One year ago the world was shocked and saddened by the assassination of Berta Cáceres, a high-profile Honduran land rights activist and former Goldman Prize winner, who was targeted for leading the opposition against a project to construct a dam on community lands. The murder of Cáceres underscored the vulnerability of indigenous leaders, and in particular indigenous women leaders, who face violence and criminalization for defending their communities’ lands and livelihoods.

Indigenous Peoples and local communities live on and manage up to two-thirds of the world’s land, but have secure legal rights to just one-fifth of the territories they claim. In 2016, communities continued to mobilize at the local, national, and global levels to demand respect for their land and resource rights. Yet these communities face ever increasing violence and persecution globally—both for their activism and for simply living on land coveted by others.

The targeting and murder of land rights defenders not only represents a dire human rights crisis; it is also a threat to sustainable development, climate change mitigation efforts, and societal stability. Research from RRI and others has shown that addressing insecure land rights is essential to preventing conflict between communities and investors, preserving massive stores of aboveground carbon, and maintaining rural livelihoods.

In spite of the widespread benefits of secure community land tenure, the targeting of land rights defenders continues. A June 2016 report by Global Witness named 2015 the worst year on record for the killing of environmental and land rights activists: it documented 185 deaths, 122 of them in Latin America. A report by Oxfam International found an increase in attacks against female human rights activists in El Salvador, Guatemala, Honduras, and Mexico.  This unprecedented level of violence continued in 2016.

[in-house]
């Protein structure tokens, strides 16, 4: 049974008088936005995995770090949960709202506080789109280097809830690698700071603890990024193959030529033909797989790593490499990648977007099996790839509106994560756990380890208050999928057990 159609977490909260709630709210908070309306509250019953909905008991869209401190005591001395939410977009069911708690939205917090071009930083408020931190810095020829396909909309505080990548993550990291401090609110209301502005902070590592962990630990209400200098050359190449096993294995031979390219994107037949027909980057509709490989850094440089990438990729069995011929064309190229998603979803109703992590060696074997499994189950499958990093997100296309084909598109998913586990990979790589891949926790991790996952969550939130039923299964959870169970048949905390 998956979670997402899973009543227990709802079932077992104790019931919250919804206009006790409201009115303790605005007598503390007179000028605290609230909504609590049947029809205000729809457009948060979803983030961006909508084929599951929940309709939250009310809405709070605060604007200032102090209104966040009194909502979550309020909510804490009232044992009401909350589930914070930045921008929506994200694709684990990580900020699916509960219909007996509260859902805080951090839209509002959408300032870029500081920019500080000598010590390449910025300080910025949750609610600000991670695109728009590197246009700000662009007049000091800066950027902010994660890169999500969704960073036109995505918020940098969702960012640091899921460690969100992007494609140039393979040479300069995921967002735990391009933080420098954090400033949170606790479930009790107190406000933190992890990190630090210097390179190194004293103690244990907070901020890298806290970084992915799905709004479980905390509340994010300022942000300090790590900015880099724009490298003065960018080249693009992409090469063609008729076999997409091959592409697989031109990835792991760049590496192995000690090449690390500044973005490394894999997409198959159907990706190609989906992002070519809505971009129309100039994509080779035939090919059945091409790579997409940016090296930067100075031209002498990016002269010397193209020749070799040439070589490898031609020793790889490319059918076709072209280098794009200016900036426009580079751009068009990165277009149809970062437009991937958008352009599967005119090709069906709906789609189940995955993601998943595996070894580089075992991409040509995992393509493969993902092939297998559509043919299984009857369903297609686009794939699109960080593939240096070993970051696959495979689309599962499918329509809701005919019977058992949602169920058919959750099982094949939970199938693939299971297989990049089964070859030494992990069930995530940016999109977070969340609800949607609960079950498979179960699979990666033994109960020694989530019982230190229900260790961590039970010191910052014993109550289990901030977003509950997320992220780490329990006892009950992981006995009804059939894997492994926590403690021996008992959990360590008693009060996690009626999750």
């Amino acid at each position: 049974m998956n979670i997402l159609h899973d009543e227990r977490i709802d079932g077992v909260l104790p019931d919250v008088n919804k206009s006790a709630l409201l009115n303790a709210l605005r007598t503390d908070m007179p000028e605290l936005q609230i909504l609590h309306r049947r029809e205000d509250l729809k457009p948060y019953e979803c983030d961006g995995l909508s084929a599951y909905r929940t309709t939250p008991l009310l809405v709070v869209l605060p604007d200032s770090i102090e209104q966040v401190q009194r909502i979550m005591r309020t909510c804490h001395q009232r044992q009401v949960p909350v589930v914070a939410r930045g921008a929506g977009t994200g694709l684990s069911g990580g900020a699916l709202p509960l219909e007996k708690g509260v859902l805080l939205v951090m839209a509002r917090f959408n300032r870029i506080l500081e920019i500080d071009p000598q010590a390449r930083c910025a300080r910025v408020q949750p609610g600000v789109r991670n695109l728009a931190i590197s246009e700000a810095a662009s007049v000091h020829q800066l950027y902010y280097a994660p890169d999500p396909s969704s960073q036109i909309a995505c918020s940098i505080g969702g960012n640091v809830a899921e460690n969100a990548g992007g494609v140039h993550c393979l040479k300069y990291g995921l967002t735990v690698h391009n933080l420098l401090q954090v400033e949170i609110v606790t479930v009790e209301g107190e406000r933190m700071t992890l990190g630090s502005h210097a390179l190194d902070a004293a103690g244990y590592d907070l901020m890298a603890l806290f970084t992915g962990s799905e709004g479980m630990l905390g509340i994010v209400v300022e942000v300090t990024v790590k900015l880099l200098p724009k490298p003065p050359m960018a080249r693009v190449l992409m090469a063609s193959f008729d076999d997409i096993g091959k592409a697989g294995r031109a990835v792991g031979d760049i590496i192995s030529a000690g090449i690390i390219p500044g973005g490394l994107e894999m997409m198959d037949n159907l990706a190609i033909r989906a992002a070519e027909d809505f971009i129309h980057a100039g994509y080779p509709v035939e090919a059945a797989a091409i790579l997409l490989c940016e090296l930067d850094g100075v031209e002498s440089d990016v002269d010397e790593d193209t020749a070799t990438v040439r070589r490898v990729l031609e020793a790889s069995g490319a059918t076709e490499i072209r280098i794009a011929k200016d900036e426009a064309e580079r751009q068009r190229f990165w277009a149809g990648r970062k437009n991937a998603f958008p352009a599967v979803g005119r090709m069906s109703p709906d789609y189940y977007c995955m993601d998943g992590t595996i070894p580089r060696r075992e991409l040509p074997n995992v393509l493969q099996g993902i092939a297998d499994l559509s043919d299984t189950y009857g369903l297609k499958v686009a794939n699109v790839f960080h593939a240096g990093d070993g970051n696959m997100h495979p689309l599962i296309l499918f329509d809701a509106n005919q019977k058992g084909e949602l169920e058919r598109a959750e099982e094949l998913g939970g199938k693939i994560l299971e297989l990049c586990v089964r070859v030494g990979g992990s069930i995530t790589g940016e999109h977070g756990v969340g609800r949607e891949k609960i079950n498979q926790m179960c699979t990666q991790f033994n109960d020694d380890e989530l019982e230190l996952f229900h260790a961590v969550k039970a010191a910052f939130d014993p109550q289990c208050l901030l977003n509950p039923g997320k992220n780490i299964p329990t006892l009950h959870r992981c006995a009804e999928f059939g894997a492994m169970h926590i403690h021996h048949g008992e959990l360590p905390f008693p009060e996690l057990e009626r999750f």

A recent series of killings targeting indigenous activists in Colombia shows how such violence can impede efforts to foster peace. A report by the Colombian NGO Programa Somos Defensores (“We are Defenders Program”) documented 80 murders of human rights activists in 2016, the majority of whom were working to defend indigenous, campesino, and Afro-Colombian groups. Since the historic signing of a peace deal between the Colombian government and the Revolutionary Armed Forces of Colombia (FARC), attacks against community leaders have risen steadily. While the peace deal contains important provisions for rural land reform, the pattern of violence against land rights activists shows that resistance to land restitution by local elites remains powerful. The We Are Defenders report attributes this wave of attacks both to an increase in paramilitary violence as well as the Colombian government’s continued inability to protect its most vulnerable citizens.

While the environment of widespread criminalization and violence that land rights activists face in Colombia and across the globe makes state protection essential, most governments show little interest in taking the steps necessary to protect activists from such reprisals—even in those cases where governments are not complicit in intimidating or targeting activists.

In the case of Berta Cáceres, the Honduran government refused to protect her despite international scrutiny and an explicit request to protect her from the Inter-American Commission on Human Rights.

Yet in the face of daily threats of violence, Cáceres and her colleague Nelson Garcia—who was murdered only a few days after her—refused to let their voices be silenced. One year later, their legacies and those of so many activists live on, their message as urgent as ever: without respect for the rights, cultures, and lands of the world’s Indigenous Peoples, there can be no peace.

In times of increasing political, economic, and social turbulence, recognizing indigenous and community land rights—and the work of the courageous activists defending those rights on the ground—is more urgent than ever. That so many more activists have been killed this past year serves as a grim reminder that those who work to defend community lands must themselves be defended.